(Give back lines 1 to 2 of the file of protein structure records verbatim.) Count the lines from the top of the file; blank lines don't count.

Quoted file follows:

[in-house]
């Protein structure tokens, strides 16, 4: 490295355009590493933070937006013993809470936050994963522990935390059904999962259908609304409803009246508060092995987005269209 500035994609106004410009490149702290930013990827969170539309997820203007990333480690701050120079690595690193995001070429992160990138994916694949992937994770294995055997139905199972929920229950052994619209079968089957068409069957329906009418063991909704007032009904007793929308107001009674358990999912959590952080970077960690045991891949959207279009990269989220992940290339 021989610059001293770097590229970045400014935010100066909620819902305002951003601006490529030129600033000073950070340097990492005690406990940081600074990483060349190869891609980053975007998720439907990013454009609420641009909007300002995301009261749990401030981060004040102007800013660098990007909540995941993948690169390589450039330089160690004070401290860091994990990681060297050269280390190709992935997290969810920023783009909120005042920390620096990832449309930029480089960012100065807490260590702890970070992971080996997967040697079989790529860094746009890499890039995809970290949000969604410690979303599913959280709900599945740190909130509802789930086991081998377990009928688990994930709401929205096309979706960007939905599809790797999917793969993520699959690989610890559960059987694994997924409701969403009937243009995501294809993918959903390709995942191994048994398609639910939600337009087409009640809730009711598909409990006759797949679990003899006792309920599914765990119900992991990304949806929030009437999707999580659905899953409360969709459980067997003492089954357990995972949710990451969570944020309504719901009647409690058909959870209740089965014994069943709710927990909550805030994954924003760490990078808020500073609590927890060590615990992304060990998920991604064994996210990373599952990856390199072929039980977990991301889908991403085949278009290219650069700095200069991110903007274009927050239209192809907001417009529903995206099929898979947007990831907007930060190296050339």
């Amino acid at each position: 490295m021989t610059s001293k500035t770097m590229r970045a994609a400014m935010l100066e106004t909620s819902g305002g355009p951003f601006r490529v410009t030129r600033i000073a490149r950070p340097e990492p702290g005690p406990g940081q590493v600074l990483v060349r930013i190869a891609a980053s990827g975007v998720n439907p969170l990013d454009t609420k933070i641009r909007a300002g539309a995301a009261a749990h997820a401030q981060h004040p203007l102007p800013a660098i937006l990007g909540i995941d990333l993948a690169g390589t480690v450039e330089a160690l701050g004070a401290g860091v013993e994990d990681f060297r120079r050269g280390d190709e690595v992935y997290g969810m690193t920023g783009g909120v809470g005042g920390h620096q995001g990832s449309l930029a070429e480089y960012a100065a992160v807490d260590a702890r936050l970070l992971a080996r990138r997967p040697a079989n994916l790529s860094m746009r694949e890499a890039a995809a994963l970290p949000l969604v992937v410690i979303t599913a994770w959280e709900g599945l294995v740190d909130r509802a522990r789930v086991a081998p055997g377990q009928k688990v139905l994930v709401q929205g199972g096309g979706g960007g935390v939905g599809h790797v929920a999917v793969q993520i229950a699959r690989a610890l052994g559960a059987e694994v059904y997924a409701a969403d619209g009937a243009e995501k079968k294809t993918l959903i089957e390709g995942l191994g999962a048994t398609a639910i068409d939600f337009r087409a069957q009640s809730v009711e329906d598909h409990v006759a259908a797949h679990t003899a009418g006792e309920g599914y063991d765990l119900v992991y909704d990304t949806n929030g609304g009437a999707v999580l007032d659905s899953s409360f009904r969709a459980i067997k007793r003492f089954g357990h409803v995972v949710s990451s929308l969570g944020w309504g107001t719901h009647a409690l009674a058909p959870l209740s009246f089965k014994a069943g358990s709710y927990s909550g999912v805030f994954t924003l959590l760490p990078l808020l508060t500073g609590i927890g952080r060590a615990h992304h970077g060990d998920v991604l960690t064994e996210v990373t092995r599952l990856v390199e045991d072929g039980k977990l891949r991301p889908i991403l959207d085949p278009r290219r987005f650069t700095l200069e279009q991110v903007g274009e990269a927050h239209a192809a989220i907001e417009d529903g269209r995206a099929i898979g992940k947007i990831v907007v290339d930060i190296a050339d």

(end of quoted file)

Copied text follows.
[in-house]
């Protein structure tokens, strides 16, 4: 490295355009590493933070937006013993809470936050994963522990935390059904999962259908609304409803009246508060092995987005269209 500035994609106004410009490149702290930013990827969170539309997820203007990333480690701050120079690595690193995001070429992160990138994916694949992937994770294995055997139905199972929920229950052994619209079968089957068409069957329906009418063991909704007032009904007793929308107001009674358990999912959590952080970077960690045991891949959207279009990269989220992940290339 021989610059001293770097590229970045400014935010100066909620819902305002951003601006490529030129600033000073950070340097990492005690406990940081600074990483060349190869891609980053975007998720439907990013454009609420641009909007300002995301009261749990401030981060004040102007800013660098990007909540995941993948690169390589450039330089160690004070401290860091994990990681060297050269280390190709992935997290969810920023783009909120005042920390620096990832449309930029480089960012100065807490260590702890970070992971080996997967040697079989790529860094746009890499890039995809970290949000969604410690979303599913959280709900599945740190909130509802789930086991081998377990009928688990994930709401929205096309979706960007939905599809790797999917793969993520699959690989610890559960059987694994997924409701969403009937243009995501294809993918959903390709995942191994048994398609639910939600337009087409009640809730009711598909409990006759797949679990003899006792309920599914765990119900992991990304949806929030009437999707999580659905899953409360969709459980067997003492089954357990995972949710990451969570944020309504719901009647409690058909959870209740089965014994069943709710927990909550805030994954924003760490990078808020500073609590927890060590615990992304060990998920991604064994996210990373599952990856390199072929039980977990991301889908991403085949278009290219650069700095200069991110903007274009927050239209192809907001417009529903995206099929898979947007990831907007930060190296050339």